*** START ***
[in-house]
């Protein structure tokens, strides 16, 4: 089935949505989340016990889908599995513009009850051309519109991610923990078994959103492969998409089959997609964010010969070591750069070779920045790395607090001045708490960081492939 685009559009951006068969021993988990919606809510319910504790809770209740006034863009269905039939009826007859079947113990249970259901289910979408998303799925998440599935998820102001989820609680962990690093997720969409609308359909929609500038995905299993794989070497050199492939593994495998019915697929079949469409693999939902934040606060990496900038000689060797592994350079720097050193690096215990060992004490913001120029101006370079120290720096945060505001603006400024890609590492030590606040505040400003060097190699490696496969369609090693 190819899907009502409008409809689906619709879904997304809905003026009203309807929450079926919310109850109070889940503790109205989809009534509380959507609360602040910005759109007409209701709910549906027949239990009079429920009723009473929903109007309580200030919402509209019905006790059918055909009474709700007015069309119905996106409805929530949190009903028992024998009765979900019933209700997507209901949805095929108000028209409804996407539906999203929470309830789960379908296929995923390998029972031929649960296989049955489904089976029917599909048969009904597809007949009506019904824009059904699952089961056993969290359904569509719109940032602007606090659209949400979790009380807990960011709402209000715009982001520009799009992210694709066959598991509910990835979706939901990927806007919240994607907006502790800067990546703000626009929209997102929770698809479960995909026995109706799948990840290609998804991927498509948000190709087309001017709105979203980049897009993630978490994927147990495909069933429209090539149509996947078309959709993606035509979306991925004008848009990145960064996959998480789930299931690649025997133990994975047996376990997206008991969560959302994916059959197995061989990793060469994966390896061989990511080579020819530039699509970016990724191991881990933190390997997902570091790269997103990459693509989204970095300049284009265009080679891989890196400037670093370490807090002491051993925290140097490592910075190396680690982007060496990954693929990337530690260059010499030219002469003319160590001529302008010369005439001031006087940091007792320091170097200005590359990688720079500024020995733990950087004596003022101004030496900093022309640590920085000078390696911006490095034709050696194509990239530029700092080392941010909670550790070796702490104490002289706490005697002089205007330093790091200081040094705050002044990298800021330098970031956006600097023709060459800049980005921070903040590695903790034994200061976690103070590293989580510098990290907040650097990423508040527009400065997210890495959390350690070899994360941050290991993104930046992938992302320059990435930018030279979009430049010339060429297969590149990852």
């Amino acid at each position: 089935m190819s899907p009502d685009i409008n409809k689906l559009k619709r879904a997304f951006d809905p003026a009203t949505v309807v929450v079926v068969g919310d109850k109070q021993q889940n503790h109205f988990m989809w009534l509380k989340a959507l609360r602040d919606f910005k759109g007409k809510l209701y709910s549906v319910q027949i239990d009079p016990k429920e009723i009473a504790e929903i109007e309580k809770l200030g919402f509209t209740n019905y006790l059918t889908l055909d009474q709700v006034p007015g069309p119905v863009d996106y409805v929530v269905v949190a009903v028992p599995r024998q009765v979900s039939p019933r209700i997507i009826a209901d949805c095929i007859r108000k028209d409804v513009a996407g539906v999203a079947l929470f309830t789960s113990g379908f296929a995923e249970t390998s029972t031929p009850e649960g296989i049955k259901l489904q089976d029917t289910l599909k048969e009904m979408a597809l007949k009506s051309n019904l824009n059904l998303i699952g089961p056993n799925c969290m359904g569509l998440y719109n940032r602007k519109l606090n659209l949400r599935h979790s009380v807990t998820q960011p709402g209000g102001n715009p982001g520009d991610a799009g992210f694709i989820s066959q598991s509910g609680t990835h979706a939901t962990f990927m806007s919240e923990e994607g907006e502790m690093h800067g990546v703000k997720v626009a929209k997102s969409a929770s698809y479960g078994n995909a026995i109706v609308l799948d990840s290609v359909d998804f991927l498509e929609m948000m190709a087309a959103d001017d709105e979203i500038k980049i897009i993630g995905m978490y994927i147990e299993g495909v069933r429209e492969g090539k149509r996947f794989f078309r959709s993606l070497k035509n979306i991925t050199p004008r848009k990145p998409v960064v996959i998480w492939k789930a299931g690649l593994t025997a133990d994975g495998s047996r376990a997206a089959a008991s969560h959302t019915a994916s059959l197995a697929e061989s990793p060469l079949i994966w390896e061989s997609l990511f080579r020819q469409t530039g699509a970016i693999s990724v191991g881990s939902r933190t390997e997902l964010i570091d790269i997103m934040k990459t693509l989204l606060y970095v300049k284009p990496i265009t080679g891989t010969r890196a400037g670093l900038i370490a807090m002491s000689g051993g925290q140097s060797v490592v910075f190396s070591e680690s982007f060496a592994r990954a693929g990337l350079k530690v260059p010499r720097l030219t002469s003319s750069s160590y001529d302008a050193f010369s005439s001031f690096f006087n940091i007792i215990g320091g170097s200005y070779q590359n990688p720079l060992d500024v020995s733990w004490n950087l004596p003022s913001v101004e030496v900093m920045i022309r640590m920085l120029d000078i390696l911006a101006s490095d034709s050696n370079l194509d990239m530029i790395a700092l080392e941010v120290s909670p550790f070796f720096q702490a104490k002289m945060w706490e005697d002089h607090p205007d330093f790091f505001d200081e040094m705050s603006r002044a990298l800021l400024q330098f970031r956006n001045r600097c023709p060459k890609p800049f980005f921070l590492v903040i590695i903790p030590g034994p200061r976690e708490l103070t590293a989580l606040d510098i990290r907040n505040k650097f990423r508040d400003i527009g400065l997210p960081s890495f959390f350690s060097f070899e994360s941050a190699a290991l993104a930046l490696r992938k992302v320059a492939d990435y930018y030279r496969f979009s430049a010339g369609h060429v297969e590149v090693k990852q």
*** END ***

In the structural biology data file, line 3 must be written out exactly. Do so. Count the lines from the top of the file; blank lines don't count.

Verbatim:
């Amino acid at each position: 089935m190819s899907p009502d685009i409008n409809k689906l559009k619709r879904a997304f951006d809905p003026a009203t949505v309807v929450v079926v068969g919310d109850k109070q021993q889940n503790h109205f988990m989809w009534l509380k989340a959507l609360r602040d919606f910005k759109g007409k809510l209701y709910s549906v319910q027949i239990d009079p016990k429920e009723i009473a504790e929903i109007e309580k809770l200030g919402f509209t209740n019905y006790l059918t889908l055909d009474q709700v006034p007015g069309p119905v863009d996106y409805v929530v269905v949190a009903v028992p599995r024998q009765v979900s039939p019933r209700i997507i009826a209901d949805c095929i007859r108000k028209d409804v513009a996407g539906v999203a079947l929470f309830t789960s113990g379908f296929a995923e249970t390998s029972t031929p009850e649960g296989i049955k259901l489904q089976d029917t289910l599909k048969e009904m979408a597809l007949k009506s051309n019904l824009n059904l998303i699952g089961p056993n799925c969290m359904g569509l998440y719109n940032r602007k519109l606090n659209l949400r599935h979790s009380v807990t998820q960011p709402g209000g102001n715009p982001g520009d991610a799009g992210f694709i989820s066959q598991s509910g609680t990835h979706a939901t962990f990927m806007s919240e923990e994607g907006e502790m690093h800067g990546v703000k997720v626009a929209k997102s969409a929770s698809y479960g078994n995909a026995i109706v609308l799948d990840s290609v359909d998804f991927l498509e929609m948000m190709a087309a959103d001017d709105e979203i500038k980049i897009i993630g995905m978490y994927i147990e299993g495909v069933r429209e492969g090539k149509r996947f794989f078309r959709s993606l070497k035509n979306i991925t050199p004008r848009k990145p998409v960064v996959i998480w492939k789930a299931g690649l593994t025997a133990d994975g495998s047996r376990a997206a089959a008991s969560h959302t019915a994916s059959l197995a697929e061989s990793p060469l079949i994966w390896e061989s997609l990511f080579r020819q469409t530039g699509a970016i693999s990724v191991g881990s939902r933190t390997e997902l964010i570091d790269i997103m934040k990459t693509l989204l606060y970095v300049k284009p990496i265009t080679g891989t010969r890196a400037g670093l900038i370490a807090m002491s000689g051993g925290q140097s060797v490592v910075f190396s070591e680690s982007f060496a592994r990954a693929g990337l350079k530690v260059p010499r720097l030219t002469s003319s750069s160590y001529d302008a050193f010369s005439s001031f690096f006087n940091i007792i215990g320091g170097s200005y070779q590359n990688p720079l060992d500024v020995s733990w004490n950087l004596p003022s913001v101004e030496v900093m920045i022309r640590m920085l120029d000078i390696l911006a101006s490095d034709s050696n370079l194509d990239m530029i790395a700092l080392e941010v120290s909670p550790f070796f720096q702490a104490k002289m945060w706490e005697d002089h607090p205007d330093f790091f505001d200081e040094m705050s603006r002044a990298l800021l400024q330098f970031r956006n001045r600097c023709p060459k890609p800049f980005f921070l590492v903040i590695i903790p030590g034994p200061r976690e708490l103070t590293a989580l606040d510098i990290r907040n505040k650097f990423r508040d400003i527009g400065l997210p960081s890495f959390f350690s060097f070899e994360s941050a190699a290991l993104a930046l490696r992938k992302v320059a492939d990435y930018y030279r496969f979009s430049a010339g369609h060429v297969e590149v090693k990852q």